Long before literacy instruction in school settings, young children from diverse cultural, socioeconomic, and language communities talk about and participate in the reading and writing events that exist in their world. Children learn to read and write for the same reasons that they learn to speak and listen: to make connections with others as they actively engage in the language events of the society in which they are immersed.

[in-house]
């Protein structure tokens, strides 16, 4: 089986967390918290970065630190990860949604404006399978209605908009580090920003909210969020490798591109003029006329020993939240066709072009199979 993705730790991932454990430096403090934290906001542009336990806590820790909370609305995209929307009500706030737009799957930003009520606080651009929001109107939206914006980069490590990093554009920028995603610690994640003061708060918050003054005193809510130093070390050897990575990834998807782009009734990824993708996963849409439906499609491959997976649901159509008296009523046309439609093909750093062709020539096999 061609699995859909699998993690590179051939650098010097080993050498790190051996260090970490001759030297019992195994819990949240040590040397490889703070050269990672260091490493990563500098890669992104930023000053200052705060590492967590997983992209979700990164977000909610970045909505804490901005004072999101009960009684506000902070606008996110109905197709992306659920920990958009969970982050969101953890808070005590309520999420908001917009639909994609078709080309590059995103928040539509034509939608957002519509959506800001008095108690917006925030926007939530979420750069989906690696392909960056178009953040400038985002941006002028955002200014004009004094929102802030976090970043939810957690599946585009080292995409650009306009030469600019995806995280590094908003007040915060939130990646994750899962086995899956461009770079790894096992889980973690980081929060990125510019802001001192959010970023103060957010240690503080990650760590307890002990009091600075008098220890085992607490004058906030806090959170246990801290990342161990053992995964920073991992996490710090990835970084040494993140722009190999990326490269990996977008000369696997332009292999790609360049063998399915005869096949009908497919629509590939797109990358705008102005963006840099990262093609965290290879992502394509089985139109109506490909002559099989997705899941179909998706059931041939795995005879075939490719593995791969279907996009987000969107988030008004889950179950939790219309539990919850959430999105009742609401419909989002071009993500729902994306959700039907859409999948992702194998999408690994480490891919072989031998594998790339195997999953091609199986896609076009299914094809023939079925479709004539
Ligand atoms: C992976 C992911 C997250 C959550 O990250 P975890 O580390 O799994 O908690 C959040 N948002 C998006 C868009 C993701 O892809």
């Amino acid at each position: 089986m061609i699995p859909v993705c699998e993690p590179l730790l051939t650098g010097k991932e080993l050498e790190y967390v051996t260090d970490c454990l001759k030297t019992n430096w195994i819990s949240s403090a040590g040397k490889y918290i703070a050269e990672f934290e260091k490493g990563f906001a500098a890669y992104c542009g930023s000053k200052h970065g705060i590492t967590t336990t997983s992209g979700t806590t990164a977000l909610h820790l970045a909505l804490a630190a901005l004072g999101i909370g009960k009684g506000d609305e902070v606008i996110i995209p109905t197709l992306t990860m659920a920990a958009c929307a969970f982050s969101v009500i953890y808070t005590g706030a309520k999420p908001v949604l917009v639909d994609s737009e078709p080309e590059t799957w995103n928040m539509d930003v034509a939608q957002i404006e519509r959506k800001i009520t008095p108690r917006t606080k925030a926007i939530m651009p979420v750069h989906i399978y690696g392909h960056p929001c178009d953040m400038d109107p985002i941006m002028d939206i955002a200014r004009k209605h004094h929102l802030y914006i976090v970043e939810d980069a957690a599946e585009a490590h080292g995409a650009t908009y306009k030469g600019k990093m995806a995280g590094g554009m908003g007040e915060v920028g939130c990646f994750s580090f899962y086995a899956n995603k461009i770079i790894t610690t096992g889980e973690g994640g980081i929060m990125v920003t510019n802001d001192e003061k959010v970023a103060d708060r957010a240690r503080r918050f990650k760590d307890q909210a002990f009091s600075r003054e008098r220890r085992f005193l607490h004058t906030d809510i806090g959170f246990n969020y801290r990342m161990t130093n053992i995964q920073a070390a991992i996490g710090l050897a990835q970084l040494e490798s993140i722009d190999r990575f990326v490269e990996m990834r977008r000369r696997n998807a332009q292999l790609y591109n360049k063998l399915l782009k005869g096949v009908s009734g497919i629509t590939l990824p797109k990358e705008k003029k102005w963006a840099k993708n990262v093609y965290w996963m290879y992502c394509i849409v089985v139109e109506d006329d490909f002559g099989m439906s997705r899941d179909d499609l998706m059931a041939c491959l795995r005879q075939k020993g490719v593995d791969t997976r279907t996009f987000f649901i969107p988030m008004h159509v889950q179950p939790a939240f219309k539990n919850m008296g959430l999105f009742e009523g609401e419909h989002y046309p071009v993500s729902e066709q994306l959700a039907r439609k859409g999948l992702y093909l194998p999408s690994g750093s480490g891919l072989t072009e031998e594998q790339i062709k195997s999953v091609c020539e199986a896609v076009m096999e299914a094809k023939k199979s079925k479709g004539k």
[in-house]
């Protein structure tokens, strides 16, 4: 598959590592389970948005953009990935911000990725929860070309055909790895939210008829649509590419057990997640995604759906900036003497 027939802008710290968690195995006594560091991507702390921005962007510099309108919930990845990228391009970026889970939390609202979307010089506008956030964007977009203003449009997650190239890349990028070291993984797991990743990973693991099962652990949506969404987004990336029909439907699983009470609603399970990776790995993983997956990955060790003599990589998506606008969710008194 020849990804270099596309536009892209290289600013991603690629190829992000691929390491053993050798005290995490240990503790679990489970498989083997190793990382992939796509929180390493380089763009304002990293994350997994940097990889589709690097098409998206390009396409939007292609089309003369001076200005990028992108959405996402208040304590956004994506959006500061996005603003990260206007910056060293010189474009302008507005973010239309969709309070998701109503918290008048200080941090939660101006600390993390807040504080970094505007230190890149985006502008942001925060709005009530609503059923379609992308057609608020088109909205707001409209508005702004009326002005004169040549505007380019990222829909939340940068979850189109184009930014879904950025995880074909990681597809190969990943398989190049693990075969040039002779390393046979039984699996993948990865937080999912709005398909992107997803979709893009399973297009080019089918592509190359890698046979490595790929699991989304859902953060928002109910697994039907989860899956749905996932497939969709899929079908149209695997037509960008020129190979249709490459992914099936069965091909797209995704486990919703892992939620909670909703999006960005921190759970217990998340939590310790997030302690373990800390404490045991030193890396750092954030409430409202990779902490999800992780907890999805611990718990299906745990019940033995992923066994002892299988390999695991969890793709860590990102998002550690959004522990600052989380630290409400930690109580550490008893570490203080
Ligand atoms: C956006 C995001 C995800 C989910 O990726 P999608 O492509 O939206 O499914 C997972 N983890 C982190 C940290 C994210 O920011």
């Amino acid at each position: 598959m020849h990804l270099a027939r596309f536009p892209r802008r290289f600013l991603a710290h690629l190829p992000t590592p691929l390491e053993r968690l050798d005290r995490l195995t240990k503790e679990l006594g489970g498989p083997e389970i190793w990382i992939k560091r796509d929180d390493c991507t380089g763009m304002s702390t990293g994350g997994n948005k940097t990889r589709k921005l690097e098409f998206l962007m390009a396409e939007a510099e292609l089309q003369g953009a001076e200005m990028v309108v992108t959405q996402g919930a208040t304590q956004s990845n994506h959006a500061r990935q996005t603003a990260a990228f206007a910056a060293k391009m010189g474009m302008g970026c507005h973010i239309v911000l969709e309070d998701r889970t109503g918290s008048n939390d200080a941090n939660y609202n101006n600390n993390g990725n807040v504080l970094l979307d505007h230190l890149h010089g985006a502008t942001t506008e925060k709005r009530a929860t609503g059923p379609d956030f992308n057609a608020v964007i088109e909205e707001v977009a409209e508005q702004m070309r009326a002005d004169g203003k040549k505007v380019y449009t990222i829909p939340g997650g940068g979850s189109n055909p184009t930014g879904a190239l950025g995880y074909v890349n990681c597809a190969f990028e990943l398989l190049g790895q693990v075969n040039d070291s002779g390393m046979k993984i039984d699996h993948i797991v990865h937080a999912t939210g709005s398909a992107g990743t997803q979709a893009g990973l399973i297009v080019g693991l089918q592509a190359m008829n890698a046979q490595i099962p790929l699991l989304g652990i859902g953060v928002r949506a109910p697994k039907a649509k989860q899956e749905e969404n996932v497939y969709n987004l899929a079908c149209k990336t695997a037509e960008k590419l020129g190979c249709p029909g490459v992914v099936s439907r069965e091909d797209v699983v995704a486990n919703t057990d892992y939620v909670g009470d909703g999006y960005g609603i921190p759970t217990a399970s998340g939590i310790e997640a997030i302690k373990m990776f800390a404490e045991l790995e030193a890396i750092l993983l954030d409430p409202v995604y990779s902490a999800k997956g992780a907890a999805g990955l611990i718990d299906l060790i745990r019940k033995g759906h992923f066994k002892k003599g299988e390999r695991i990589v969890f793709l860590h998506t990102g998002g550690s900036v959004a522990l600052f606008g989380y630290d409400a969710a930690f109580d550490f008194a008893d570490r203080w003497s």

Although there has been evidence for well over a century that children invent their own literacies as members of their communities, many researchers believe that learning to read and write happens only in formal instructional settings in response to direct teaching. This entry describes early literacy development from a social constructivist and sociocultural perspective that considers the ...

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